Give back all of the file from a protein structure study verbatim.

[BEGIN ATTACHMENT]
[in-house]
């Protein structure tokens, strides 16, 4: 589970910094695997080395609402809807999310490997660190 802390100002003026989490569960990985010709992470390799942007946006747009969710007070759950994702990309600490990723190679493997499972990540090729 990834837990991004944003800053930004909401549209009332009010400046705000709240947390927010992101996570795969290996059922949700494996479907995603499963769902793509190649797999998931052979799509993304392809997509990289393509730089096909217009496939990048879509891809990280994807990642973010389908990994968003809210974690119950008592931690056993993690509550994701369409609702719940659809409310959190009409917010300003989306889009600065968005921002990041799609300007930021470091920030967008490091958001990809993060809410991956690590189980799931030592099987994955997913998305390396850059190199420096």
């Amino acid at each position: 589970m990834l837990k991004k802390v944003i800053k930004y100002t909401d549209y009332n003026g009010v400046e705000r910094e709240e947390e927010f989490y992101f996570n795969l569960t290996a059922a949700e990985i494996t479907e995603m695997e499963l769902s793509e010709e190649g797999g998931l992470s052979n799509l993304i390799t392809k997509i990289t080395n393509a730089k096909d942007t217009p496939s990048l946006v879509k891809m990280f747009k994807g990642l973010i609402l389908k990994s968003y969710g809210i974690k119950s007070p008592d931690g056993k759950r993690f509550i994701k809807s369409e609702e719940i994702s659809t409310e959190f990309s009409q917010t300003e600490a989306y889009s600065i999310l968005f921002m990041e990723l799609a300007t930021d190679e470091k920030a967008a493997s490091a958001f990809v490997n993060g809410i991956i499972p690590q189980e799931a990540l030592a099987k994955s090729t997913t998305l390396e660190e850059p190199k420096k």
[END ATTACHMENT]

[in-house]
């Protein structure tokens, strides 16, 4: 589970910094695997080395609402809807999310490997660190 802390100002003026989490569960990985010709992470390799942007946006747009969710007070759950994702990309600490990723190679493997499972990540090729 990834837990991004944003800053930004909401549209009332009010400046705000709240947390927010992101996570795969290996059922949700494996479907995603499963769902793509190649797999998931052979799509993304392809997509990289393509730089096909217009496939990048879509891809990280994807990642973010389908990994968003809210974690119950008592931690056993993690509550994701369409609702719940659809409310959190009409917010300003989306889009600065968005921002990041799609300007930021470091920030967008490091958001990809993060809410991956690590189980799931030592099987994955997913998305390396850059190199420096």
């Amino acid at each position: 589970m990834l837990k991004k802390v944003i800053k930004y100002t909401d549209y009332n003026g009010v400046e705000r910094e709240e947390e927010f989490y992101f996570n795969l569960t290996a059922a949700e990985i494996t479907e995603m695997e499963l769902s793509e010709e190649g797999g998931l992470s052979n799509l993304i390799t392809k997509i990289t080395n393509a730089k096909d942007t217009p496939s990048l946006v879509k891809m990280f747009k994807g990642l973010i609402l389908k990994s968003y969710g809210i974690k119950s007070p008592d931690g056993k759950r993690f509550i994701k809807s369409e609702e719940i994702s659809t409310e959190f990309s009409q917010t300003e600490a989306y889009s600065i999310l968005f921002m990041e990723l799609a300007t930021d190679e470091k920030a967008a493997s490091a958001f990809v490997n993060g809410i991956i499972p690590q189980e799931a990540l030592a099987k994955s090729t997913t998305l390396e660190e850059p190199k420096k």